The GOP candidate, now endorsed by conservative Rep. Paul Ryan, talks of beating President Obama, not his Republican rivals.
APPLETON, Wisc. — Mitt Romney opened his campaign Friday for Wisconsin's Republican presidential primary as though victory were a foregone conclusion.
Ignoring his GOP rivals, Romney arrived here in the Fox Valley with his latest in a string of high-profile supporters announcing endorsements: Rep. Paul D. Ryan, one of Wisconsin's best-known if controversial Republicans.
The message, delivered explicitly by Ryan on Fox News: It's time for the party to close ranks behind Romney and join the fight to oust President Obama.
For months, Romney has periodically ceased attacking GOP rivals when the threat of an upset seems to recede, only to resume after another setback. Three independent polls this week have found Romney holding an edge over Rick Santorum in Wisconsin, with former House Speaker Newt Gingrich and Rep. Ron Paul of Texas running far behind. So on Friday, Romney had his eyes on the fall contest.
In Appleton, the setting for Romney's appearance was an auditorium at Lawrence University with presidential trappings — a lectern, teleprompters and stern-faced Secret Service agents scanning the crowd for troublemakers.
"Out-of-touch liberals like Barack Obama say they want a strong economy, but they really don't like businesses very much," said Romney, who reprised criticism of the president as a champion of a "government-centered society" that stifles free enterprise.
Ryan's presence the day after his budget plan passed the House was fitting as Romney offered his otherwise boilerplate call for smaller government and tax cuts "across the board for all Americans," part of what he said was an "opportunity society."
The Democratic National Committee, which describes Ryan's plan as offering lavish giveaways to the rich at the expense of the middle class, released a video Friday lampooning what it called the "bromance" between Ryan and Romney, replete with hand-holding to the tune of "That's Amore."
Unmentioned by Romney was Santorum, his only serious opponent in Tuesday's primary. Santorum has devoted most of the last week to working bowling alleys and banquet halls from Sheboygan to Chippewa Falls, contrasting his conservative credentials with Romney's at every stop. The stakes for him are immense: If the former Pennsylvania senator loses Wisconsin, he will be hard-pressed to keep arguing that he can expand his base of support much beyond conservative evangelical Christians.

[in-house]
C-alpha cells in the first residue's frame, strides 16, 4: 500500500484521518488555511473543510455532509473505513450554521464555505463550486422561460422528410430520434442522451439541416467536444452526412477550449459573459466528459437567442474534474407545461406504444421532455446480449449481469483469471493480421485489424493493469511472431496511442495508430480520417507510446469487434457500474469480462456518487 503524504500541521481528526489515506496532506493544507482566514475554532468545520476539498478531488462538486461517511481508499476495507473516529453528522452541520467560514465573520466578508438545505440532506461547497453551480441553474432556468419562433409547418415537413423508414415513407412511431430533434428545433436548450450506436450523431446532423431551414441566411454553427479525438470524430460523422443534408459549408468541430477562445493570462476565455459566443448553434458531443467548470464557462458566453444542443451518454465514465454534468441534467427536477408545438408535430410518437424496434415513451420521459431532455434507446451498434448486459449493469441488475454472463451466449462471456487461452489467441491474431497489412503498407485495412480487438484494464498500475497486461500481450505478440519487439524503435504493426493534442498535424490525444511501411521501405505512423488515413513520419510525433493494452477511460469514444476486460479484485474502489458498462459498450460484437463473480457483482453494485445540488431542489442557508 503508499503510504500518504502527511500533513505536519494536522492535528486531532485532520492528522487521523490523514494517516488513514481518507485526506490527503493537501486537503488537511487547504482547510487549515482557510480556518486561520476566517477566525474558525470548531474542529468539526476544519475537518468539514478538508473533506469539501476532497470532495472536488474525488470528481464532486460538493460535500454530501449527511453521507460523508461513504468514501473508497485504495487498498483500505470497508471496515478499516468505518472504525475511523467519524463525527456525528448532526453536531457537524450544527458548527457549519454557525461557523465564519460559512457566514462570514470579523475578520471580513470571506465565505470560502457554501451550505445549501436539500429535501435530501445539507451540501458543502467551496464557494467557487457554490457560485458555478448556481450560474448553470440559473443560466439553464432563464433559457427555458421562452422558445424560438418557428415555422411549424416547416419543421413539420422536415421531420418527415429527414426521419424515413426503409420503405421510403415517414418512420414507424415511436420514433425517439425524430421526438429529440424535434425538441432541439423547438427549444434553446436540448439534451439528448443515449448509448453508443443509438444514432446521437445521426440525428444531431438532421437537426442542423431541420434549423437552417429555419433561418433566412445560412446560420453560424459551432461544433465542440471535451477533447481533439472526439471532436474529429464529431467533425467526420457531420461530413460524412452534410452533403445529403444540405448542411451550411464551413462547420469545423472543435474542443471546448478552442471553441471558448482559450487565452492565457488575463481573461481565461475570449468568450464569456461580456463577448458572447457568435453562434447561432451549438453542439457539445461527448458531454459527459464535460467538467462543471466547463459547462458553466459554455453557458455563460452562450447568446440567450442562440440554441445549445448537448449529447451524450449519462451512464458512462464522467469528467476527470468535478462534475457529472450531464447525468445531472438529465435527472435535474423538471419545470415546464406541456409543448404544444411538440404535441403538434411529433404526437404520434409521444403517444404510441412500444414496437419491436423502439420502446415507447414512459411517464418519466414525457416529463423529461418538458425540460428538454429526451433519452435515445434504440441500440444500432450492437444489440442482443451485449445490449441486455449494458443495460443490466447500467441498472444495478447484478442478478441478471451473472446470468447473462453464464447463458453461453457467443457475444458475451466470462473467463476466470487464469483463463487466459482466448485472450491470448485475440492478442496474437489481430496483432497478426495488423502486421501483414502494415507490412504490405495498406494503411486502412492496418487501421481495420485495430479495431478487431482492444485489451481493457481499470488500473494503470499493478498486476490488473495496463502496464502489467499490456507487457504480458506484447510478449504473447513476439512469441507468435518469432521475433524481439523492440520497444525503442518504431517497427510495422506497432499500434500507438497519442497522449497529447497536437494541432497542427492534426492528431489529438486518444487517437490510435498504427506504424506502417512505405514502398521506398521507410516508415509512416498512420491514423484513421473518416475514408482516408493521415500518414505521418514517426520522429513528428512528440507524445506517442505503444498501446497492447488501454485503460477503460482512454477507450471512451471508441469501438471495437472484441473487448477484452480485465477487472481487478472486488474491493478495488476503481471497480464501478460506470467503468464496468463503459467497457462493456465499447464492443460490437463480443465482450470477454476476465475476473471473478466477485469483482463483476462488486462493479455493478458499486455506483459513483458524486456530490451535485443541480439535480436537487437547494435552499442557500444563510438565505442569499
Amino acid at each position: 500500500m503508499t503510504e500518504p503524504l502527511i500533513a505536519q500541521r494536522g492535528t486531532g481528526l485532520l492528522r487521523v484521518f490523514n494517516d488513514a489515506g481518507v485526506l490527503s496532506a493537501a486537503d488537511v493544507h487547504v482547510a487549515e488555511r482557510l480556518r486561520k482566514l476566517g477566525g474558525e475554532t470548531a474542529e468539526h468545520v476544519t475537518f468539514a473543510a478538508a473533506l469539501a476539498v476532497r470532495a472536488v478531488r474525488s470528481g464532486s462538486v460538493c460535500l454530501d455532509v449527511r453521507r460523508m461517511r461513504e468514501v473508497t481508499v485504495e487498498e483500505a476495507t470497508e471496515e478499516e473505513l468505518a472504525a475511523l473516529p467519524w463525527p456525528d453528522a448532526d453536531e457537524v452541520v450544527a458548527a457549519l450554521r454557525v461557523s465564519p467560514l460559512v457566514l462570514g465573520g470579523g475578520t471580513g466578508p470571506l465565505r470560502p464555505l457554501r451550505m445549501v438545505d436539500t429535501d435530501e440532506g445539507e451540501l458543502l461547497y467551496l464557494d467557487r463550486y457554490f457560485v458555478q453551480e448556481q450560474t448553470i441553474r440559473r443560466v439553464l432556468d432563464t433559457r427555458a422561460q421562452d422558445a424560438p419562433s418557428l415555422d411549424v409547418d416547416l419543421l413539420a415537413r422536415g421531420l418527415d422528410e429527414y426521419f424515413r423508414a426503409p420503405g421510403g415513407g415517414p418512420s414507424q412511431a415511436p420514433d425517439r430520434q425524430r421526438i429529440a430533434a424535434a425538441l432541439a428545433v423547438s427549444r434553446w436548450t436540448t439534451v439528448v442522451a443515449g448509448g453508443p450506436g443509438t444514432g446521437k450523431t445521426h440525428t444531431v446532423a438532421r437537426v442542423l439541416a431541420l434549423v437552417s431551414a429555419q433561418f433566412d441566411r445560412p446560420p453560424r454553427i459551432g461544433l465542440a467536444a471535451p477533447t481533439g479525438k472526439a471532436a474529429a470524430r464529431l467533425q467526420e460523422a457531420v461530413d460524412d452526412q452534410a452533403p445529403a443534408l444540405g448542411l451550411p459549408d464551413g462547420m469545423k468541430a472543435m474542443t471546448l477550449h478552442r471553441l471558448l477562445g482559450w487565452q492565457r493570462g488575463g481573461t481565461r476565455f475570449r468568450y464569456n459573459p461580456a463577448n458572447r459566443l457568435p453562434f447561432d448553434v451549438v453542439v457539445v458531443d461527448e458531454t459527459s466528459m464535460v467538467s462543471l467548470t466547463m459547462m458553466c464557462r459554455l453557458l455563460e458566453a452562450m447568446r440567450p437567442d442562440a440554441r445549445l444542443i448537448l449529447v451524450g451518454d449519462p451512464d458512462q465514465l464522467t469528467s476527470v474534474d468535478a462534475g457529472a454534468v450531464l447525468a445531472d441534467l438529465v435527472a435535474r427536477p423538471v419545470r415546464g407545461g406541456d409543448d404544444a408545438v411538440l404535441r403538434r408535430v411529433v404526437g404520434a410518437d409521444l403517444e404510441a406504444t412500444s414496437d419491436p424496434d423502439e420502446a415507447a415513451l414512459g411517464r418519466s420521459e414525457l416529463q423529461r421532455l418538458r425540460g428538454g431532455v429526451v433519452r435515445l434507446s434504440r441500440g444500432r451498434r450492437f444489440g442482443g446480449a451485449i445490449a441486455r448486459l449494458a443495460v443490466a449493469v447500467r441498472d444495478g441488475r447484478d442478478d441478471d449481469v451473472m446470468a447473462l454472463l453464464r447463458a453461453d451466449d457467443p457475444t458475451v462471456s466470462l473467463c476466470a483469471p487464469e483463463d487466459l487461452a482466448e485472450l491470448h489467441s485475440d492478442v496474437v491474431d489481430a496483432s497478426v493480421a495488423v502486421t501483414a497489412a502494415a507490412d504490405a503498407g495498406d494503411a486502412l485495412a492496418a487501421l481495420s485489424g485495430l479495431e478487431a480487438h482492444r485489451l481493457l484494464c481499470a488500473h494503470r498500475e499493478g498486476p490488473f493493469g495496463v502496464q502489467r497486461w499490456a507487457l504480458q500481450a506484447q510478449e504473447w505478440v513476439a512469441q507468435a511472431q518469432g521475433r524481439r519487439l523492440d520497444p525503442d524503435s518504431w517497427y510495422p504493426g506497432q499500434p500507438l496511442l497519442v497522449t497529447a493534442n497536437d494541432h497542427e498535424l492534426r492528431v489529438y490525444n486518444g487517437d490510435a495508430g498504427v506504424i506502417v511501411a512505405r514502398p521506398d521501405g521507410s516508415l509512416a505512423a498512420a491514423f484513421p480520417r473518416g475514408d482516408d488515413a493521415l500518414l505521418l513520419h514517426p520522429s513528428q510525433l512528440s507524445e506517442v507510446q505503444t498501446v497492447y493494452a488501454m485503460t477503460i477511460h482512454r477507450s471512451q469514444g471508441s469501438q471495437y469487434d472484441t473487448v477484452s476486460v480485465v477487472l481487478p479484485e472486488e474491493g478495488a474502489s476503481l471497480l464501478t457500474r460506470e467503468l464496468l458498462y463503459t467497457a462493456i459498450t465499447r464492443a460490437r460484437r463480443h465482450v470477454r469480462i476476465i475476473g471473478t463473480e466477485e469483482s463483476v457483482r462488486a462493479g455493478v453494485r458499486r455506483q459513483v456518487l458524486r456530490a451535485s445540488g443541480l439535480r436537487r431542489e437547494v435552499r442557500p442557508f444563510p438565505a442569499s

On a campaign swing across western Wisconsin on Friday, Santorum kept up his attacks on Romney.
"We need someone who can talk and relate to folks who are out there battling in this economy, feeling like they're swimming alone — someone who can relate to them, who maybe doesn't talk about being the CEO of a company and having, you know, jokes about firing people," Santorum told a crowd in Hudson, ABC News reported.
Romney and his allies have far outspent Santorum's forces in Wisconsin, mainly on ads pummeling the former senator.
But the Red, White and Blue Fund, a "super PAC" supporting Santorum, has been advertising heavily on local television in recent days, running a spot that trashes Romney's fiscal record in Massachusetts. Also problematic for Romney in Wisconsin is his gaffe in joking about a factory closing on his father's watch as chief executive of American Motors decades ago.
Despite the blizzard of ads, the presidential primary is being overshadowed by the recall election that Wisconsin Gov. Scott Walker will face June 5. A state panel set the date Friday.
The Republican governor, whose clash with public employee unions has made him a national target for organized labor, is extremely popular with GOP primary voters, but has declined to back anyone in the presidential primary.
"He is plenty busy," said Ciara Matthews, communications director for Walker's campaign to survive the recall.